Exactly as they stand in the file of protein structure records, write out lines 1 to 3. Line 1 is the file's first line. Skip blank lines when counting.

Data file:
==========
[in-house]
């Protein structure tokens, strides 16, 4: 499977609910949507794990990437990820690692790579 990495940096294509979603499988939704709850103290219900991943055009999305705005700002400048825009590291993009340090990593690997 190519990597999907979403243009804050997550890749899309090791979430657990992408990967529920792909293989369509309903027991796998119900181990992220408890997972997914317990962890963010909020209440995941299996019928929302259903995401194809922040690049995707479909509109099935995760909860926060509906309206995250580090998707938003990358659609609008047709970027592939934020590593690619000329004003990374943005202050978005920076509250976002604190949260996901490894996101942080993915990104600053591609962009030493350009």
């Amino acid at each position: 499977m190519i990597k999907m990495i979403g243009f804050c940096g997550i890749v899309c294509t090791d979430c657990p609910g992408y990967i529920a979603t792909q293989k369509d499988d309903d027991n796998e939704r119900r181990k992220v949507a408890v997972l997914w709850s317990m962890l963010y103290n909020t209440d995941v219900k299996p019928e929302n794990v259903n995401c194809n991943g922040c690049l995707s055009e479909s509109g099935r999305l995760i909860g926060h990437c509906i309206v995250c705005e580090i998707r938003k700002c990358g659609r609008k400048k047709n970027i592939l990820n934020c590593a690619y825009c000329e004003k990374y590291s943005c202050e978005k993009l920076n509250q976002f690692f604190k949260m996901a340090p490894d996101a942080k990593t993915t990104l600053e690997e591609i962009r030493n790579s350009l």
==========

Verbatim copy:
[in-house]
């Protein structure tokens, strides 16, 4: 499977609910949507794990990437990820690692790579 990495940096294509979603499988939704709850103290219900991943055009999305705005700002400048825009590291993009340090990593690997 190519990597999907979403243009804050997550890749899309090791979430657990992408990967529920792909293989369509309903027991796998119900181990992220408890997972997914317990962890963010909020209440995941299996019928929302259903995401194809922040690049995707479909509109099935995760909860926060509906309206995250580090998707938003990358659609609008047709970027592939934020590593690619000329004003990374943005202050978005920076509250976002604190949260996901490894996101942080993915990104600053591609962009030493350009």
């Amino acid at each position: 499977m190519i990597k999907m990495i979403g243009f804050c940096g997550i890749v899309c294509t090791d979430c657990p609910g992408y990967i529920a979603t792909q293989k369509d499988d309903d027991n796998e939704r119900r181990k992220v949507a408890v997972l997914w709850s317990m962890l963010y103290n909020t209440d995941v219900k299996p019928e929302n794990v259903n995401c194809n991943g922040c690049l995707s055009e479909s509109g099935r999305l995760i909860g926060h990437c509906i309206v995250c705005e580090i998707r938003k700002c990358g659609r609008k400048k047709n970027i592939l990820n934020c590593a690619y825009c000329e004003k990374y590291s943005c202050e978005k993009l920076n509250q976002f690692f604190k949260m996901a340090p490894d996101a942080k990593t993915t990104l600053e690997e591609i962009r030493n790579s350009l």